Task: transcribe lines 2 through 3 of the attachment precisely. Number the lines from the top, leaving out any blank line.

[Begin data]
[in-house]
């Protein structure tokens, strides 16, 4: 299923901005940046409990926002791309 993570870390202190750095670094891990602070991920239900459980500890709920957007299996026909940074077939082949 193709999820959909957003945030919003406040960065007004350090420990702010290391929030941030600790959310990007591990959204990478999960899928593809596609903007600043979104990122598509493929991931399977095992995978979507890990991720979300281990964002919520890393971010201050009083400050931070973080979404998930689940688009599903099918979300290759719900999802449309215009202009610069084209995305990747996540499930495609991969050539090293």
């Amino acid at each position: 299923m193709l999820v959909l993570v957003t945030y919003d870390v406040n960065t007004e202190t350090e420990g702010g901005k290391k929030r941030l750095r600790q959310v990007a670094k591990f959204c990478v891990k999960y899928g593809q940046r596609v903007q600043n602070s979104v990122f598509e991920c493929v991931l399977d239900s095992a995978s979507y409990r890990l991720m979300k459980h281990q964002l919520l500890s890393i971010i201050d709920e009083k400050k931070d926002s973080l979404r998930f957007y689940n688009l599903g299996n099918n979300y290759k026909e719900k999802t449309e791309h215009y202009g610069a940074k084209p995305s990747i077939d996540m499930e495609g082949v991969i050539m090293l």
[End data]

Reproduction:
């Protein structure tokens, strides 16, 4: 299923901005940046409990926002791309 993570870390202190750095670094891990602070991920239900459980500890709920957007299996026909940074077939082949 193709999820959909957003945030919003406040960065007004350090420990702010290391929030941030600790959310990007591990959204990478999960899928593809596609903007600043979104990122598509493929991931399977095992995978979507890990991720979300281990964002919520890393971010201050009083400050931070973080979404998930689940688009599903099918979300290759719900999802449309215009202009610069084209995305990747996540499930495609991969050539090293």
């Amino acid at each position: 299923m193709l999820v959909l993570v957003t945030y919003d870390v406040n960065t007004e202190t350090e420990g702010g901005k290391k929030r941030l750095r600790q959310v990007a670094k591990f959204c990478v891990k999960y899928g593809q940046r596609v903007q600043n602070s979104v990122f598509e991920c493929v991931l399977d239900s095992a995978s979507y409990r890990l991720m979300k459980h281990q964002l919520l500890s890393i971010i201050d709920e009083k400050k931070d926002s973080l979404r998930f957007y689940n688009l599903g299996n099918n979300y290759k026909e719900k999802t449309e791309h215009y202009g610069a940074k084209p995305s990747i077939d996540m499930e495609g082949v991969i050539m090293l």